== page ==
Cathedral then and now

The first phase of the internal reordering of Leicester Cathedral has been completed in readiness for the reinterment of King Richard III at the end of March.

For the last 26 weeks, builders Fairhurst Ward Abbotts (FWA) have been working in the Cathedral while it remained open to the public.

The stunning conversion includes a new Sanctuary under the tower for the main altar, the creation of Christ the King Chapel at the east end of the building and the construction of an Ambulatory (a walking space) in which the King Richard III’s tomb will be built.

“The transformation of our Cathedral is so striking and more than we even hoped,” says the Very Revd David Monteith, the Dean of Leicester. “Suddenly we have become aware of the soaring arches and spacious beauty of our building. The craftsmanship is fantastic. All will be ready for March and the re-interment of Richard III.”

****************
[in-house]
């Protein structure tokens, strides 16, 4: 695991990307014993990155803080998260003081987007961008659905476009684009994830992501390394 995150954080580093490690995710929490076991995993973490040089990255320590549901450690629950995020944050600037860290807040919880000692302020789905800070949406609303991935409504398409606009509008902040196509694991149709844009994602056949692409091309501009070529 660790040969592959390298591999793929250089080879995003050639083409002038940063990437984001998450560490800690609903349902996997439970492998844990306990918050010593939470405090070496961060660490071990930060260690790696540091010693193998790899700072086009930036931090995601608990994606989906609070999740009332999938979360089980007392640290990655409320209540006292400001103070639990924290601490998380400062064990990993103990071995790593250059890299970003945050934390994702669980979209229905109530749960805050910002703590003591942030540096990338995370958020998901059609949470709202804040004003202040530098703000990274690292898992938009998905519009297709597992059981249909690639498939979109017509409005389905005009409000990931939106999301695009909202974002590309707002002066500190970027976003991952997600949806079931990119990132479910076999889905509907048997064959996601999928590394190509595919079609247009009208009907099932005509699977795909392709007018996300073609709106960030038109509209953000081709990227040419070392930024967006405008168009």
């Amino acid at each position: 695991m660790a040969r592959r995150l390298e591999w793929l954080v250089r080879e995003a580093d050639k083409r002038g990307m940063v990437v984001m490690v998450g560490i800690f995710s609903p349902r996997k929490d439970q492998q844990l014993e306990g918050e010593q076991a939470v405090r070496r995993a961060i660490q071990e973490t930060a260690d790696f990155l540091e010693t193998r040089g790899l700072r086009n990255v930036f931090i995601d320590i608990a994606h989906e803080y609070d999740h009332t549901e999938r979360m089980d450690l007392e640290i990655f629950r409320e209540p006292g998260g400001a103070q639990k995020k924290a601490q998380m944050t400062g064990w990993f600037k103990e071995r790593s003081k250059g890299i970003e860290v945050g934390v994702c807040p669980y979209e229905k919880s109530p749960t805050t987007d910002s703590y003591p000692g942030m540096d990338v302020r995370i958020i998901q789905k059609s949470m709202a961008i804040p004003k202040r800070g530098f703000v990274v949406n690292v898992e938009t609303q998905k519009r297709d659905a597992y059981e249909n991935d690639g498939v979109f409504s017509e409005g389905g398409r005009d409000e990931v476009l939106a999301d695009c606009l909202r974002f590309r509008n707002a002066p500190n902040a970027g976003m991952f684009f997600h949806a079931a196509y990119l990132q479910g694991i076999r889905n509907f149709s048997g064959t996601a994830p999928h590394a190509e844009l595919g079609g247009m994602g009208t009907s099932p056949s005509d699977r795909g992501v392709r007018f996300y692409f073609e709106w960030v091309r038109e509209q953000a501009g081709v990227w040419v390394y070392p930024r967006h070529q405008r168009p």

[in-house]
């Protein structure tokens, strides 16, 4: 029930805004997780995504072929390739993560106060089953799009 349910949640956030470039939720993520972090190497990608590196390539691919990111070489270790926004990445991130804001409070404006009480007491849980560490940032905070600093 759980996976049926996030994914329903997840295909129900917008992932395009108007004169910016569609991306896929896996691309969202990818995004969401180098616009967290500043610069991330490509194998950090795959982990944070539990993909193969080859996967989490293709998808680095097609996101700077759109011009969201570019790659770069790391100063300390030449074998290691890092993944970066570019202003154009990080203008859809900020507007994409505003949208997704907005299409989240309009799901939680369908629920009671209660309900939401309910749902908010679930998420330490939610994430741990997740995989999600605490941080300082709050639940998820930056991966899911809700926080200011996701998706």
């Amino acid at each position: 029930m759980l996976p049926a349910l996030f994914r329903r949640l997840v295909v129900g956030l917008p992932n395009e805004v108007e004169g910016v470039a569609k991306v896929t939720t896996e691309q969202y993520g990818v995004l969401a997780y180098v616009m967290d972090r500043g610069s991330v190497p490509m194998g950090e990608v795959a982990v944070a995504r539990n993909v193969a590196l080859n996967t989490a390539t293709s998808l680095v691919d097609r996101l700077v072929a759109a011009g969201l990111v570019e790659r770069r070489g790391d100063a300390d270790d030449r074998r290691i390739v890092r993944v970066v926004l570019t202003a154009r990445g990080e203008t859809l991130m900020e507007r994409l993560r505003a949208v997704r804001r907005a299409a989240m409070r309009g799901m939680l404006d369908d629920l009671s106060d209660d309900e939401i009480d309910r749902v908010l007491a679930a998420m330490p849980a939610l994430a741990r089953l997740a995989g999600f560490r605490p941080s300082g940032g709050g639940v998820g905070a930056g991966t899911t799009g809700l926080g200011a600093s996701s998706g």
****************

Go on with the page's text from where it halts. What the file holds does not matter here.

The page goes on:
The project overcome several challenges, including discovering a number of underground crypts during the excavation works. Working closely the archeological team which discovered the remains of King Richard III, the builders lowered the height of these crypts and covered the voids.

“We’re proud to have played a role in such an important project and feel very privileged to have created a resting place for a King,” says Matt Webster Conservation Director of FWA.

The mortal remains of King Richard III will be received by the Cathedral on 22nd March and will lie in repose for three days before being reburied on the 26th March 2015.

 

We’ve been looking through the archives and found a great comparison picture to give a sense of how the Cathedral has changed in the past couple of years.

Here’s an image taken in 2012

Leicester Cathedral 2012

And one taken yesterday February 2015

Leicester Cathedral reordering